Bernanke: Stabilize Financial System For Recovery

Federal Reserve Chairman Ben Bernanke says the stabilization of the financial system is key to the economic recovery, both here in the U.S. and globally. In a speech made today at the Council on Foreign Relations, in Washington, D.C., Bernanke says that economic recovery hinges on stabilizing the financial system and he is proposing new policies to buffer financial problems moving forward.

"Until we stabilize the financial system, a sustainable economic recovery will remain out of reach," says Bernanke. Governments must work together to address problems with financial institutions that are "too big to fail." The largest banks and companies, such as insurance giant AIG, pose systemic risk to economic stability. "In the present crisis, the too-big-to-fail issue has emerged as an enormous problem," he says.

Bernanke says by allowing companies to become this big increases excessive risk taking and lowers market discipline. His speech comes one week after Treasury juggled its bailout of AIG and gave it another $30 billion. He says regulators need new tools to respond to the failure of a "systemically important nonbank financial firm." Federal bankruptcy laws aren't enough to protect the public's interest when a major nonbank financial firm fails.

He says regulators need to strengthen the nation's financial infrastructure to make it more secure in the event of another crisis. Certain accounting rules and other regulations have made the financial sector excessively "procyclical" or sensitive to swings in financial markets, he notes. "In the near term, governments around the world must continue to take forceful and, when appropriate, coordinated actions to restore financial market functioning and the flow of credit," he says.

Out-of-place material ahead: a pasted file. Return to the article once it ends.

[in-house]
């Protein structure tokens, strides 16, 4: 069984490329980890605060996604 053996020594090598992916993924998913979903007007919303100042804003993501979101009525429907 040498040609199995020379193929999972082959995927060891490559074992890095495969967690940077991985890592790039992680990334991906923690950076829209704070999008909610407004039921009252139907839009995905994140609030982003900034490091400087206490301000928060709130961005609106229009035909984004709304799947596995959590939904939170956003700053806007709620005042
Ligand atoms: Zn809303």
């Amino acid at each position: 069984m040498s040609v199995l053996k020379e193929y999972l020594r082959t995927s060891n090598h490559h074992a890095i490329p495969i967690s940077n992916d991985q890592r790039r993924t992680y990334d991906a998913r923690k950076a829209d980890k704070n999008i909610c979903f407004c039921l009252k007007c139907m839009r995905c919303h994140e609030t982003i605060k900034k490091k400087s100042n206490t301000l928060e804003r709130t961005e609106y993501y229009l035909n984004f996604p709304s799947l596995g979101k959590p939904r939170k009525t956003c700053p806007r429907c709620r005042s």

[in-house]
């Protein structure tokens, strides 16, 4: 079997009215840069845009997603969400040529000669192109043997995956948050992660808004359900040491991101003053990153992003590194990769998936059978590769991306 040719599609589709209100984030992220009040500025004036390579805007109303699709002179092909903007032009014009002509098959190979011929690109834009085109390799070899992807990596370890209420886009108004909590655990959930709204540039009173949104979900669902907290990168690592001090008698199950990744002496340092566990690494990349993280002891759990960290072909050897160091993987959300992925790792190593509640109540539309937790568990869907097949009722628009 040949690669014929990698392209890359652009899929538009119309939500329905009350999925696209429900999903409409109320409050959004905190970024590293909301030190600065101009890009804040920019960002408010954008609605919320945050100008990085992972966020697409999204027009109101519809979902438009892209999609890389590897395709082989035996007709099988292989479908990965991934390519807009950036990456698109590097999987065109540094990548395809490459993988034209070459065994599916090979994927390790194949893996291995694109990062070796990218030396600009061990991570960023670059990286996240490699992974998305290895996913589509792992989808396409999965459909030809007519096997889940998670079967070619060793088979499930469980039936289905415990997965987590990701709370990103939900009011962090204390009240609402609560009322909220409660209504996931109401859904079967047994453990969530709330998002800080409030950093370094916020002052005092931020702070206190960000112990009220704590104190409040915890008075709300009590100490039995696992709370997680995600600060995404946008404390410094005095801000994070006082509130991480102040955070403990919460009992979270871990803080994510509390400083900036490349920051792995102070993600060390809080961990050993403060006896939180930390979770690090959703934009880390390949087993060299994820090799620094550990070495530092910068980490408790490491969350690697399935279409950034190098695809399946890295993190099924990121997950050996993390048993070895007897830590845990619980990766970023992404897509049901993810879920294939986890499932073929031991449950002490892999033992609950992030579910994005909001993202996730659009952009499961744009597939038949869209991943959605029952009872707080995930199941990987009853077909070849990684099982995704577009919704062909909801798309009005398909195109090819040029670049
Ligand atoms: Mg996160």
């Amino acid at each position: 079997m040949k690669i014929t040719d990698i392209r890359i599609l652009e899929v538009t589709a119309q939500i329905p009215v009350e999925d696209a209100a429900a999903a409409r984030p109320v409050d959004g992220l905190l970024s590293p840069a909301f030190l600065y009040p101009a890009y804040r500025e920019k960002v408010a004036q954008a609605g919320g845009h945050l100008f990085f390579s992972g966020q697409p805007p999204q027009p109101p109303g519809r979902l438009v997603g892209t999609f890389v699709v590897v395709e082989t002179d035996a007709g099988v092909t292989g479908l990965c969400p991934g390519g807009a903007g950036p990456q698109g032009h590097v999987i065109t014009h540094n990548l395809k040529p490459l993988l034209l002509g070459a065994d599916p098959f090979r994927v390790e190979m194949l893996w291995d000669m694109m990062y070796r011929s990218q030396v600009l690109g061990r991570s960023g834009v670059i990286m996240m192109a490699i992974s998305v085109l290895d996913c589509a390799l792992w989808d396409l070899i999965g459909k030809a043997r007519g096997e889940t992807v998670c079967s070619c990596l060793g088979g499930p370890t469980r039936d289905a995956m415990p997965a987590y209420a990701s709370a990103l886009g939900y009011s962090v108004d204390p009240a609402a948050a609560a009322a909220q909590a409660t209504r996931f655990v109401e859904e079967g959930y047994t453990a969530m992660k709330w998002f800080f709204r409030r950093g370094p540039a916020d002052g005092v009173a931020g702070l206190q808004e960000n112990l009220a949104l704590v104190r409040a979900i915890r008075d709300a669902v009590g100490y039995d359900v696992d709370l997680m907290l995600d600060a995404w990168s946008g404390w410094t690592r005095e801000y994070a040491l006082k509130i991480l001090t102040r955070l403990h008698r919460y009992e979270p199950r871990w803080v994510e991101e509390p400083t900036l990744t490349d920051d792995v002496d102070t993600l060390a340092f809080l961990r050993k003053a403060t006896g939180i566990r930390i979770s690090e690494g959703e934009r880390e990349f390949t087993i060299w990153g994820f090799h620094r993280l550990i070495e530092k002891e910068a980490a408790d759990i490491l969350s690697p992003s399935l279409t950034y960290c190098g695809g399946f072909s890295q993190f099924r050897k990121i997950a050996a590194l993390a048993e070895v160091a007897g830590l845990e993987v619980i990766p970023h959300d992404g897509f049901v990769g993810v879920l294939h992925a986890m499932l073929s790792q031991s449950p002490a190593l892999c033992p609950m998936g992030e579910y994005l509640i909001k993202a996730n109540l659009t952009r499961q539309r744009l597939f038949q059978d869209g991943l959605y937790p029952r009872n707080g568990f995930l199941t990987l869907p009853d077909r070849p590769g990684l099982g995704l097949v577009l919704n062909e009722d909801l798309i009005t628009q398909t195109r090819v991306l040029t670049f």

Buffett: U.S. Economy Potentially Very Inflationary

Things are bad when the richest man in America says so. Billionaire Warren Buffett says the American economy has fallen off a cliff, and efforts to stimulate recovery may drive the economy to inflation rates higher than what was experienced in the 1970s. Buffett's Berkshire Hathaway Inc. posted its worst ever results in 2008.

Buffett says the economy can't turn on a dime, and while the recession will end, some inflation is appropriate now. He called on Congress to unite behind President Barack Obama, and compared the current economic crisis to a military conflict that needs a commander in chief.

Berkshire shares have dropped half of their value in the last year as the company's operating businesses have been dragged down. The company's Geico insurance unit and Dairy Queen ice cream businesses have pushed forward, but Buffet says other areas that Berkshire operates are losing money, including its jewelry units. The days of special games to create investment vehicles to keep producing earnings growth are over, Buffett says. Corporate America must behave better, he notes.

Buffett was ranked the richest man in America by Forbes magazine in October. He transformed Berkshire, an Omaha, NE-based textile manufacturer into one of the richest enterprises in the world.

About the Author

Linda McGlasson

Linda McGlasson

Managing Editor

Linda McGlasson is a seasoned writer and editor with 20 years of experience in writing for corporations, business publications and newspapers. She has worked in the Financial Services industry for more than 12 years. Most recently Linda headed information security awareness and training and the Computer Incident Response Team for Securities Industry Automation Corporation (SIAC), a subsidiary of the NYSE Group (NYX). As part of her role she developed infosec policy, developed new awareness testing and led the company's incident response team. In the last two years she's been involved with the Financial Services Information Sharing Analysis Center (FS-ISAC), editing its quarterly member newsletter and identifying speakers for member meetings.

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